• Reggie Flenory

            Exactly!!!! Hes already elite

    • area

      Poe was plain overworked in his “role” last season. He’s a phenomenal athlete, but he’s also a big boy who was asked to do too much.

  • sidibeke

    I would REALLY like to see someone step up to be able to spell Poe every now and then. I sincerely wonder how much exhaustion played in his pass rushing decline.

  • Andy

    I think Poe’s ‘decline’after week 5 was more about him being double teamed. We just didn’t have anyone else on the line that required extra blockers. Hopefully Walker can take some of the pressure of.

    • Reggie Flenory

      Hes a nose tackle so double teams arent un common the problem is no one else on the dline could generate a push your nt will never be a sack leader he is supposed to absorb blks so others can

  • area

    One of the legitimate knocks on Hali’s game is his pass coverage. Whereas it could be said that his coverage skills are improving, they are still not considered good, and a linebacker or box safety is needed to spy out his assignments more often than not. That said, he did register eleven sacks last year before the decline of the defense. Moving Hali inside is a mistake imo, he’s too light in the pants at 265 and he would lose his most effective assets, his handwork and engine.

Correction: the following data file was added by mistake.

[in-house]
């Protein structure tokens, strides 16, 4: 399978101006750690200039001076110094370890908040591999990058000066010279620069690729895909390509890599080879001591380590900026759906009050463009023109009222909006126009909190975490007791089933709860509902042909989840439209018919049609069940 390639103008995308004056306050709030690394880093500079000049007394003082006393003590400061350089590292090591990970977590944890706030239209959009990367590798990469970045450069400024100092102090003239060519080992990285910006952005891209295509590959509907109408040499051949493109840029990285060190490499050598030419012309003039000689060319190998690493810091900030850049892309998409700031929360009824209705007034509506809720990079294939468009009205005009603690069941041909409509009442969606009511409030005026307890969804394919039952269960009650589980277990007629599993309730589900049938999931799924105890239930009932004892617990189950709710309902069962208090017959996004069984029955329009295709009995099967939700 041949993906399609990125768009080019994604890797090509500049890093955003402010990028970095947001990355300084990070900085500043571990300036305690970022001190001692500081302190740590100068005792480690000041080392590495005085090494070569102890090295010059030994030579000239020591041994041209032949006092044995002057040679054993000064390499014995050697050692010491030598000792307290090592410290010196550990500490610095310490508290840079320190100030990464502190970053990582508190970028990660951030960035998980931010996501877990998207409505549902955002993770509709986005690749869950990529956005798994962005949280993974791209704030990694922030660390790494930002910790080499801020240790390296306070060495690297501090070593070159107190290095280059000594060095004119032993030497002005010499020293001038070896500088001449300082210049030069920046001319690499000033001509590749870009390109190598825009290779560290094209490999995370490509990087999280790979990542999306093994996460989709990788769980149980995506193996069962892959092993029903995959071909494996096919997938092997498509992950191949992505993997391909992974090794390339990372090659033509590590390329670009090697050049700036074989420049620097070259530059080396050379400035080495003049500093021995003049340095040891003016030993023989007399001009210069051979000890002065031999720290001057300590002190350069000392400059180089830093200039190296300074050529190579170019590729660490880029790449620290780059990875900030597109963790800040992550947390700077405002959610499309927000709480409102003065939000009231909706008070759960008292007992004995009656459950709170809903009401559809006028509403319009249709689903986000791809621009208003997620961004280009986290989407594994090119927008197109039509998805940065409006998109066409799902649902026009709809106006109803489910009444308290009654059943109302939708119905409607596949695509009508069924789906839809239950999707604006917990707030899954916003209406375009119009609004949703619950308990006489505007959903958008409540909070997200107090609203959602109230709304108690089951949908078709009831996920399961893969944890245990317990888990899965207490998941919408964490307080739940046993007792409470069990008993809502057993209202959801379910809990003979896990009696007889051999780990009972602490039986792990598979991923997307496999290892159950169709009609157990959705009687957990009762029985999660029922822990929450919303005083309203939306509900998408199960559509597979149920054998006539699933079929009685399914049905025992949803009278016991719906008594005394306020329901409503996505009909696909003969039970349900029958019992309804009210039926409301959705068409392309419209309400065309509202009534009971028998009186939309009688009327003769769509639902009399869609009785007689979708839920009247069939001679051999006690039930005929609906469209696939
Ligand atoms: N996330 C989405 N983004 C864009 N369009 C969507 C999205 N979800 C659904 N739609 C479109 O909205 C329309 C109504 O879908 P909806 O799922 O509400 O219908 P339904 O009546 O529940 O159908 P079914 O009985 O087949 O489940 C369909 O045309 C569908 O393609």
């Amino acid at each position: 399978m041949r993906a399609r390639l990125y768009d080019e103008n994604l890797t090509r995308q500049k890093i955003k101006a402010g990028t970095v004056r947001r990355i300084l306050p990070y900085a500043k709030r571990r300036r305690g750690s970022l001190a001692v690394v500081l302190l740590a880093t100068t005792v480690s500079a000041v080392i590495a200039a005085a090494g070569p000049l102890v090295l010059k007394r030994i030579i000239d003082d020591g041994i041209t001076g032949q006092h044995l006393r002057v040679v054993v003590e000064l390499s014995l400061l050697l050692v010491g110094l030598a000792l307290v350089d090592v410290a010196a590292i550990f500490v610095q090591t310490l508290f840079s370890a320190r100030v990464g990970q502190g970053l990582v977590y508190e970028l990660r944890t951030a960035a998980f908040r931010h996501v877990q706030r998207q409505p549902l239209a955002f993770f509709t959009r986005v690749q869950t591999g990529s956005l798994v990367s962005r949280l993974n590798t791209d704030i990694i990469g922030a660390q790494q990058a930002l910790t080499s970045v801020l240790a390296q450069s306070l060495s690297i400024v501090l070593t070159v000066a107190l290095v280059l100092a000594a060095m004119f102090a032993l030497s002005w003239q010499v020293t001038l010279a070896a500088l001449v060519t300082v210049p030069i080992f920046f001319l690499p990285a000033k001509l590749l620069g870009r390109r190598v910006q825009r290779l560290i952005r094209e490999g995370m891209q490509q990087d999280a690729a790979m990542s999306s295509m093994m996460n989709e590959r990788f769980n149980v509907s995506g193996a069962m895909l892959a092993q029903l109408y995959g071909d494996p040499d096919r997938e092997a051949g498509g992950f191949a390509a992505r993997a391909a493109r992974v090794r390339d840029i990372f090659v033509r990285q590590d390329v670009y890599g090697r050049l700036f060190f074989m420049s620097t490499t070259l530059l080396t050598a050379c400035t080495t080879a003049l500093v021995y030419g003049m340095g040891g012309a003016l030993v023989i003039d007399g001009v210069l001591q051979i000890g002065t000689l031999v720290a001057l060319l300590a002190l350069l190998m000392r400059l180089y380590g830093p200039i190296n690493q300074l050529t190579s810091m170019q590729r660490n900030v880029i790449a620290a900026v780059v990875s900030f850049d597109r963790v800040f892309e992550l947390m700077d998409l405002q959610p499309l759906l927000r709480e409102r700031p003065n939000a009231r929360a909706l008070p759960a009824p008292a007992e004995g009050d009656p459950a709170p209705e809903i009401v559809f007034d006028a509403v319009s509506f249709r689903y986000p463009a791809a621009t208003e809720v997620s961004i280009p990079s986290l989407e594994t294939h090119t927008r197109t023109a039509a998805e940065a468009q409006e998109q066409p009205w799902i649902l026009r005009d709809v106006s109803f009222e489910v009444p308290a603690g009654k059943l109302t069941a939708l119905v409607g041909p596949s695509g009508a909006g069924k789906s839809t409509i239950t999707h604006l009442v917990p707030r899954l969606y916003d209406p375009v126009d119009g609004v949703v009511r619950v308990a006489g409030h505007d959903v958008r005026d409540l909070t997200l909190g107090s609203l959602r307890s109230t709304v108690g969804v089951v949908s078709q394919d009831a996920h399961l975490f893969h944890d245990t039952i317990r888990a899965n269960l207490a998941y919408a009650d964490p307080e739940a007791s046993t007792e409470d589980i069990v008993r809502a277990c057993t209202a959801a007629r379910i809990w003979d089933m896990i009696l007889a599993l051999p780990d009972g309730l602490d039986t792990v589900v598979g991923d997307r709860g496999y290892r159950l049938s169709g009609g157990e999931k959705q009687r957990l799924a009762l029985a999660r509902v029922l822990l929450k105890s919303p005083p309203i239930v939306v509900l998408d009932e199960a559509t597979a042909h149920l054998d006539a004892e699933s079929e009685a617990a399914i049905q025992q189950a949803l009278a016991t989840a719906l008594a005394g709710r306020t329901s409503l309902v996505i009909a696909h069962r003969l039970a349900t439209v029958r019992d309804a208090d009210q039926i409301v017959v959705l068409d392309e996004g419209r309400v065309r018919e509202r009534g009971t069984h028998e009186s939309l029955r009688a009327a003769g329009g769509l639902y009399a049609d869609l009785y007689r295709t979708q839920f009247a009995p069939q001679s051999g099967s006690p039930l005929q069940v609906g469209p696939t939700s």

I’m rambling here, my gist is that I believe depth is the biggest problem facing the d-line this next season. Sutton’s gameplan is taxing on the players regardless of their conditioning. Hopefully with Catapano, Swagger, DeVito, (don’t overlook this guy), and Bailey all coming on strong, the line can survive 17 weeks.

  • PunjabiPete

    I think this all hinges on Dontarie Poe. Teams had to game plan for him, and if he’s taking up 2-3 people by himself, that means someone is unblocked somewhere.

  • Melvin Howell

    I think the line will be improved, but then again all we had was Poe and 2 guys who just took up blockers. Hopefully they will be able to put up a little bit of a pass rush so we won’t have to depend on Hali and Houston so much to get the pressure.

  • Nick the Kick

    I think when we use 4 down linemen, Dee Ford will play end as that is what he did in college and involves no learning curve for him. You put Ford, Walker, Poe, and Hali on the line with DJ and Houston the nickel linebackers in obvious pass situations.

  • gene

    pass rushing specialist??? how a
    ny more sacks did walker have than tj